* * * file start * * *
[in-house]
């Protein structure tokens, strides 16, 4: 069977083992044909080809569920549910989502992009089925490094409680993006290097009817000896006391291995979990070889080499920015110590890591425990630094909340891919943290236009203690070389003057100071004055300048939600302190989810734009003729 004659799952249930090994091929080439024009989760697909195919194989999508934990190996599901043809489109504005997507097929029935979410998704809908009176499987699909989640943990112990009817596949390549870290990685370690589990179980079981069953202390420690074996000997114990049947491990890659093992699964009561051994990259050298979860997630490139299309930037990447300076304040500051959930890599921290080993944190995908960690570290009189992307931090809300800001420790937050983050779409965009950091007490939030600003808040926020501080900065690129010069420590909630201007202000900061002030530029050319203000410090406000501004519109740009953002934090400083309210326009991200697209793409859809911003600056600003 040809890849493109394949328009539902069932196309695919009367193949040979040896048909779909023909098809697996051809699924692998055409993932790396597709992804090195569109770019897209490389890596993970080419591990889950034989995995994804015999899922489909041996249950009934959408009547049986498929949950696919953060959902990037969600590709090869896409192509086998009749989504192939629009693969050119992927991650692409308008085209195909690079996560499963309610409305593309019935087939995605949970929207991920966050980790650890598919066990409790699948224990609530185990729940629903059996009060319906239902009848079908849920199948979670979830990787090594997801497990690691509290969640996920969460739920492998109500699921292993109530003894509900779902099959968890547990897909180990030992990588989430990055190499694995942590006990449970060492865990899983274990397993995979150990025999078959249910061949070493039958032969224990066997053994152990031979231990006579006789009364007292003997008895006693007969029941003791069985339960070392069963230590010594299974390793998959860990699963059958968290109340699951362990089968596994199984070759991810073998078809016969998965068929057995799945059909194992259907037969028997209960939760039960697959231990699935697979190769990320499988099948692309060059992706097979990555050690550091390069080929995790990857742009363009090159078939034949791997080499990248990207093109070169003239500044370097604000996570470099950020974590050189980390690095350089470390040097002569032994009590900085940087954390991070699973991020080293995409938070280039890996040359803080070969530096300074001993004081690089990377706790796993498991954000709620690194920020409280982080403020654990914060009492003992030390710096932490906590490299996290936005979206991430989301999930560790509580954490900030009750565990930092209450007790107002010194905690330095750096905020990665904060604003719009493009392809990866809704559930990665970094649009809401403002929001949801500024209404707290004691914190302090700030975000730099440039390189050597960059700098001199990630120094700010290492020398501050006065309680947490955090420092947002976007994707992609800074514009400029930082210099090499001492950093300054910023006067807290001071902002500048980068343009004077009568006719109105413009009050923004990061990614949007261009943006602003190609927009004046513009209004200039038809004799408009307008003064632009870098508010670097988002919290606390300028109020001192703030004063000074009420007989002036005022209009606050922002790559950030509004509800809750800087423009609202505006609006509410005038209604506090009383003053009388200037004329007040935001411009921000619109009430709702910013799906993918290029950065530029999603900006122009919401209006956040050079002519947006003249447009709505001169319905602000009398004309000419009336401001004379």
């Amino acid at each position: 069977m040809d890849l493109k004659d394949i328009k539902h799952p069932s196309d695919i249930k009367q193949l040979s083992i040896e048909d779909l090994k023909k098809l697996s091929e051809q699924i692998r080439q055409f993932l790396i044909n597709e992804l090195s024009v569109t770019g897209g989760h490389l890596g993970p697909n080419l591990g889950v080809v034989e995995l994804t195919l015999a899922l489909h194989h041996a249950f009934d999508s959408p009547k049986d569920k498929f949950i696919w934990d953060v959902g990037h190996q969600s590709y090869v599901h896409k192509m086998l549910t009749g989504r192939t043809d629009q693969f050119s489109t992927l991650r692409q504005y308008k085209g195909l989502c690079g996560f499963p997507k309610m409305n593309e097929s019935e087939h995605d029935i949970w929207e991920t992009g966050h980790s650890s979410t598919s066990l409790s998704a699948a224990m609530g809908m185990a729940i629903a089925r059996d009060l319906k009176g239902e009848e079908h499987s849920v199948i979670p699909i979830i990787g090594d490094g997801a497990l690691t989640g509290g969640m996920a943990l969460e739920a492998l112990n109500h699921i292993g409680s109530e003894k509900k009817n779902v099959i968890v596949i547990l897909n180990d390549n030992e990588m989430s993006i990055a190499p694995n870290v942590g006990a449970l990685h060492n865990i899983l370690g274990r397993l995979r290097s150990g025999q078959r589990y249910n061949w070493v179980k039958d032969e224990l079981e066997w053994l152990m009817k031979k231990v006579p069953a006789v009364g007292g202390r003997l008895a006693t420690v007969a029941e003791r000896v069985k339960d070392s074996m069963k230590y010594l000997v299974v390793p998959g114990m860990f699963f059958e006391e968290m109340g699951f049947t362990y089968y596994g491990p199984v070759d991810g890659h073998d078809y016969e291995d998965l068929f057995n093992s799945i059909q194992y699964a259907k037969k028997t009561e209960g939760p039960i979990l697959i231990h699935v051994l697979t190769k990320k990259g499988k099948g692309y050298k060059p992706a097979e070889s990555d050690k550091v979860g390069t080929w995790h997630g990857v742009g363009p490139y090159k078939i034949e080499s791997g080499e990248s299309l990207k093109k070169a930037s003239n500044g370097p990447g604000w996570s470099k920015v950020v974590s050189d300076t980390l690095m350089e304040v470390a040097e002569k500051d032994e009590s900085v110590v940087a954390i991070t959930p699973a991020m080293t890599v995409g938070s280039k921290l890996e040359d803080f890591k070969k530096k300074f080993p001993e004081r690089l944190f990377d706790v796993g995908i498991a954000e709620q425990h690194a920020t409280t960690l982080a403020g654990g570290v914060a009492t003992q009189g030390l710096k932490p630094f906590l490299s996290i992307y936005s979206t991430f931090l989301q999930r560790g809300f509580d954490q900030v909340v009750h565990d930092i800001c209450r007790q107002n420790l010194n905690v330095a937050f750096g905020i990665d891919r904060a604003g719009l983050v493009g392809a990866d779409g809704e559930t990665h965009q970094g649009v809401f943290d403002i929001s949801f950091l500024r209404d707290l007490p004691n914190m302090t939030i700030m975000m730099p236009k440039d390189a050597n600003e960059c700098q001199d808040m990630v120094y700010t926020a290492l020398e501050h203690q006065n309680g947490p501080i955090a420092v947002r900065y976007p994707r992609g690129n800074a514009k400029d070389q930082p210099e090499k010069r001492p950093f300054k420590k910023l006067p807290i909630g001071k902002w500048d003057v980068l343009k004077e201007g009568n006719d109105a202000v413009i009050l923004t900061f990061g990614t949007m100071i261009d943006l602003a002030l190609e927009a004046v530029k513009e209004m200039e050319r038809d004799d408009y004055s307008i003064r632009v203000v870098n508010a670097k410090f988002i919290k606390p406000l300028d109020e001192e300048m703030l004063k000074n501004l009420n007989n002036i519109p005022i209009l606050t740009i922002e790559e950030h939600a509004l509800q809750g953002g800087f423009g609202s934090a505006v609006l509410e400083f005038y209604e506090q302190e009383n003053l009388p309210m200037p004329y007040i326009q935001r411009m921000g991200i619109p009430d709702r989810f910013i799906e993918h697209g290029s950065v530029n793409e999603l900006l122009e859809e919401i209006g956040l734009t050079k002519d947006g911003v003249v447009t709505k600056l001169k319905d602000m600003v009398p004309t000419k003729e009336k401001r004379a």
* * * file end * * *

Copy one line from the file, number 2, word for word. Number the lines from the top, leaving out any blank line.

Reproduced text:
């Protein structure tokens, strides 16, 4: 069977083992044909080809569920549910989502992009089925490094409680993006290097009817000896006391291995979990070889080499920015110590890591425990630094909340891919943290236009203690070389003057100071004055300048939600302190989810734009003729 004659799952249930090994091929080439024009989760697909195919194989999508934990190996599901043809489109504005997507097929029935979410998704809908009176499987699909989640943990112990009817596949390549870290990685370690589990179980079981069953202390420690074996000997114990049947491990890659093992699964009561051994990259050298979860997630490139299309930037990447300076304040500051959930890599921290080993944190995908960690570290009189992307931090809300800001420790937050983050779409965009950091007490939030600003808040926020501080900065690129010069420590909630201007202000900061002030530029050319203000410090406000501004519109740009953002934090400083309210326009991200697209793409859809911003600056600003 040809890849493109394949328009539902069932196309695919009367193949040979040896048909779909023909098809697996051809699924692998055409993932790396597709992804090195569109770019897209490389890596993970080419591990889950034989995995994804015999899922489909041996249950009934959408009547049986498929949950696919953060959902990037969600590709090869896409192509086998009749989504192939629009693969050119992927991650692409308008085209195909690079996560499963309610409305593309019935087939995605949970929207991920966050980790650890598919066990409790699948224990609530185990729940629903059996009060319906239902009848079908849920199948979670979830990787090594997801497990690691509290969640996920969460739920492998109500699921292993109530003894509900779902099959968890547990897909180990030992990588989430990055190499694995942590006990449970060492865990899983274990397993995979150990025999078959249910061949070493039958032969224990066997053994152990031979231990006579006789009364007292003997008895006693007969029941003791069985339960070392069963230590010594299974390793998959860990699963059958968290109340699951362990089968596994199984070759991810073998078809016969998965068929057995799945059909194992259907037969028997209960939760039960697959231990699935697979190769990320499988099948692309060059992706097979990555050690550091390069080929995790990857742009363009090159078939034949791997080499990248990207093109070169003239500044370097604000996570470099950020974590050189980390690095350089470390040097002569032994009590900085940087954390991070699973991020080293995409938070280039890996040359803080070969530096300074001993004081690089990377706790796993498991954000709620690194920020409280982080403020654990914060009492003992030390710096932490906590490299996290936005979206991430989301999930560790509580954490900030009750565990930092209450007790107002010194905690330095750096905020990665904060604003719009493009392809990866809704559930990665970094649009809401403002929001949801500024209404707290004691914190302090700030975000730099440039390189050597960059700098001199990630120094700010290492020398501050006065309680947490955090420092947002976007994707992609800074514009400029930082210099090499001492950093300054910023006067807290001071902002500048980068343009004077009568006719109105413009009050923004990061990614949007261009943006602003190609927009004046513009209004200039038809004799408009307008003064632009870098508010670097988002919290606390300028109020001192703030004063000074009420007989002036005022209009606050922002790559950030509004509800809750800087423009609202505006609006509410005038209604506090009383003053009388200037004329007040935001411009921000619109009430709702910013799906993918290029950065530029999603900006122009919401209006956040050079002519947006003249447009709505001169319905602000009398004309000419009336401001004379």